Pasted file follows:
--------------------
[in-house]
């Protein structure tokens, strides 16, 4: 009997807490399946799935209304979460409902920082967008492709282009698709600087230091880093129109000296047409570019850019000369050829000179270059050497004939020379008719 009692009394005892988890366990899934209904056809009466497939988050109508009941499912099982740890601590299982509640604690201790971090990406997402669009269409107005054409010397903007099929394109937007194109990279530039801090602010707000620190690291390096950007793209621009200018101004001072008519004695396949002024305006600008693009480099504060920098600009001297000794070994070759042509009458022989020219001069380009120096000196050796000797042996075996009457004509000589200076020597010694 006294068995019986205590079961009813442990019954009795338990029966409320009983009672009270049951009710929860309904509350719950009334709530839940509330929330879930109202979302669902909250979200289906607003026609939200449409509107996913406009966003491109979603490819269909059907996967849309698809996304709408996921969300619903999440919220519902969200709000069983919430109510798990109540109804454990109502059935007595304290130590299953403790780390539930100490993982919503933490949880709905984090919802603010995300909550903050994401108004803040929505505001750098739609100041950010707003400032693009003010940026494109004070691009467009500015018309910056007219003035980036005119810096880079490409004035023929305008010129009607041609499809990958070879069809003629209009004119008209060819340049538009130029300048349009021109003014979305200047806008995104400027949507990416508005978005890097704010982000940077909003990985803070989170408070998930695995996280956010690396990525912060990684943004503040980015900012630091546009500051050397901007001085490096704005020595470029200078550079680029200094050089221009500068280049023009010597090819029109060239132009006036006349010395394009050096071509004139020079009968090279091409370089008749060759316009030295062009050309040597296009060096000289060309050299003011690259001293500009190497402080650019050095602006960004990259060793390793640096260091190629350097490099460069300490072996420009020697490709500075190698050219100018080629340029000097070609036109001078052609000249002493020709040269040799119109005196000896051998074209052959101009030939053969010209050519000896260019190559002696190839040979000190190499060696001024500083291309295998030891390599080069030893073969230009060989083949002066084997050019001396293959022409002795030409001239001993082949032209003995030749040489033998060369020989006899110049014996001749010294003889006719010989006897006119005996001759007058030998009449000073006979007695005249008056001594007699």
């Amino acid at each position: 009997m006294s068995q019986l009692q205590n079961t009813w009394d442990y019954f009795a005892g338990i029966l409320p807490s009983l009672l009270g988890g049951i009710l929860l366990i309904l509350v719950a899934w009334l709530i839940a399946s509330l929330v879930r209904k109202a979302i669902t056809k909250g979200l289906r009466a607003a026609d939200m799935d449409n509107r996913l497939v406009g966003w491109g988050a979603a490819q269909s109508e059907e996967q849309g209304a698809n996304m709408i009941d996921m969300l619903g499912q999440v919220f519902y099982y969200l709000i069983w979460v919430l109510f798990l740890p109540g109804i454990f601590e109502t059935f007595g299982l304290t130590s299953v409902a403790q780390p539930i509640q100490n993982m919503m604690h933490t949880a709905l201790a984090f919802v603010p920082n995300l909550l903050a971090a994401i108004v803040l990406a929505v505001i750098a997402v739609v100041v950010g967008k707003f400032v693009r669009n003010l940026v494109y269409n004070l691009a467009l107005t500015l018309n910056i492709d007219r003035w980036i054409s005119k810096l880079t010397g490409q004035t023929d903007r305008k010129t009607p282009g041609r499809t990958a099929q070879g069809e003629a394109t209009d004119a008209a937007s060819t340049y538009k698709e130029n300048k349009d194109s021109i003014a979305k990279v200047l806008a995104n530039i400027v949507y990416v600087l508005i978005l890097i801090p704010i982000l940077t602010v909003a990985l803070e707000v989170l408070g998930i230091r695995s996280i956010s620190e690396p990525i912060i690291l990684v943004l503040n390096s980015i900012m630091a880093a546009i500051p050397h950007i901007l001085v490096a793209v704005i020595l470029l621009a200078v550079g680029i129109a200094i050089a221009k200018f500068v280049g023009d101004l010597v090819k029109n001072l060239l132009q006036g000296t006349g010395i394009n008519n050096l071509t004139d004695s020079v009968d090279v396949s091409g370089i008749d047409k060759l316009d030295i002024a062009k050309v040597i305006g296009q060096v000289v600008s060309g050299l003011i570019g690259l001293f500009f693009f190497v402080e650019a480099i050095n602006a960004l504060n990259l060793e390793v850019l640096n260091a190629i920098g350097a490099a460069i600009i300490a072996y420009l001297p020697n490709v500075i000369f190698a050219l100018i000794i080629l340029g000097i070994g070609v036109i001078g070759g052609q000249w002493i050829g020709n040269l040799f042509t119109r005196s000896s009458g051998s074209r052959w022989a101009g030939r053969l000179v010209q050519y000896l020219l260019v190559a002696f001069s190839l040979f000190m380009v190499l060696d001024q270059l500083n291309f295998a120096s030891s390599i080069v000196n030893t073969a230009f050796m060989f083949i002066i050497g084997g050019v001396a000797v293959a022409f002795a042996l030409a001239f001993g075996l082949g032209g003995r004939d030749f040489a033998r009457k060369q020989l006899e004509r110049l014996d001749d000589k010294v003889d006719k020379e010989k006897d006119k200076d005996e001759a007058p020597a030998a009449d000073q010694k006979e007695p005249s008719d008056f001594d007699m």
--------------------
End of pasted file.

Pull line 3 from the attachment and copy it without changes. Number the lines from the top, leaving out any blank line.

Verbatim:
């Amino acid at each position: 009997m006294s068995q019986l009692q205590n079961t009813w009394d442990y019954f009795a005892g338990i029966l409320p807490s009983l009672l009270g988890g049951i009710l929860l366990i309904l509350v719950a899934w009334l709530i839940a399946s509330l929330v879930r209904k109202a979302i669902t056809k909250g979200l289906r009466a607003a026609d939200m799935d449409n509107r996913l497939v406009g966003w491109g988050a979603a490819q269909s109508e059907e996967q849309g209304a698809n996304m709408i009941d996921m969300l619903g499912q999440v919220f519902y099982y969200l709000i069983w979460v919430l109510f798990l740890p109540g109804i454990f601590e109502t059935f007595g299982l304290t130590s299953v409902a403790q780390p539930i509640q100490n993982m919503m604690h933490t949880a709905l201790a984090f919802v603010p920082n995300l909550l903050a971090a994401i108004v803040l990406a929505v505001i750098a997402v739609v100041v950010g967008k707003f400032v693009r669009n003010l940026v494109y269409n004070l691009a467009l107005t500015l018309n910056i492709d007219r003035w980036i054409s005119k810096l880079t010397g490409q004035t023929d903007r305008k010129t009607p282009g041609r499809t990958a099929q070879g069809e003629a394109t209009d004119a008209a937007s060819t340049y538009k698709e130029n300048k349009d194109s021109i003014a979305k990279v200047l806008a995104n530039i400027v949507y990416v600087l508005i978005l890097i801090p704010i982000l940077t602010v909003a990985l803070e707000v989170l408070g998930i230091r695995s996280i956010s620190e690396p990525i912060i690291l990684v943004l503040n390096s980015i900012m630091a880093a546009i500051p050397h950007i901007l001085v490096a793209v704005i020595l470029l621009a200078v550079g680029i129109a200094i050089a221009k200018f500068v280049g023009d101004l010597v090819k029109n001072l060239l132009q006036g000296t006349g010395i394009n008519n050096l071509t004139d004695s020079v009968d090279v396949s091409g370089i008749d047409k060759l316009d030295i002024a062009k050309v040597i305006g296009q060096v000289v600008s060309g050299l003011i570019g690259l001293f500009f693009f190497v402080e650019a480099i050095n602006a960004l504060n990259l060793e390793v850019l640096n260091a190629i920098g350097a490099a460069i600009i300490a072996y420009l001297p020697n490709v500075i000369f190698a050219l100018i000794i080629l340029g000097i070994g070609v036109i001078g070759g052609q000249w002493i050829g020709n040269l040799f042509t119109r005196s000896s009458g051998s074209r052959w022989a101009g030939r053969l000179v010209q050519y000896l020219l260019v190559a002696f001069s190839l040979f000190m380009v190499l060696d001024q270059l500083n291309f295998a120096s030891s390599i080069v000196n030893t073969a230009f050796m060989f083949i002066i050497g084997g050019v001396a000797v293959a022409f002795a042996l030409a001239f001993g075996l082949g032209g003995r004939d030749f040489a033998r009457k060369q020989l006899e004509r110049l014996d001749d000589k010294v003889d006719k020379e010989k006897d006119k200076d005996e001759a007058p020597a030998a009449d000073q010694k006979e007695p005249s008719d008056f001594d007699m």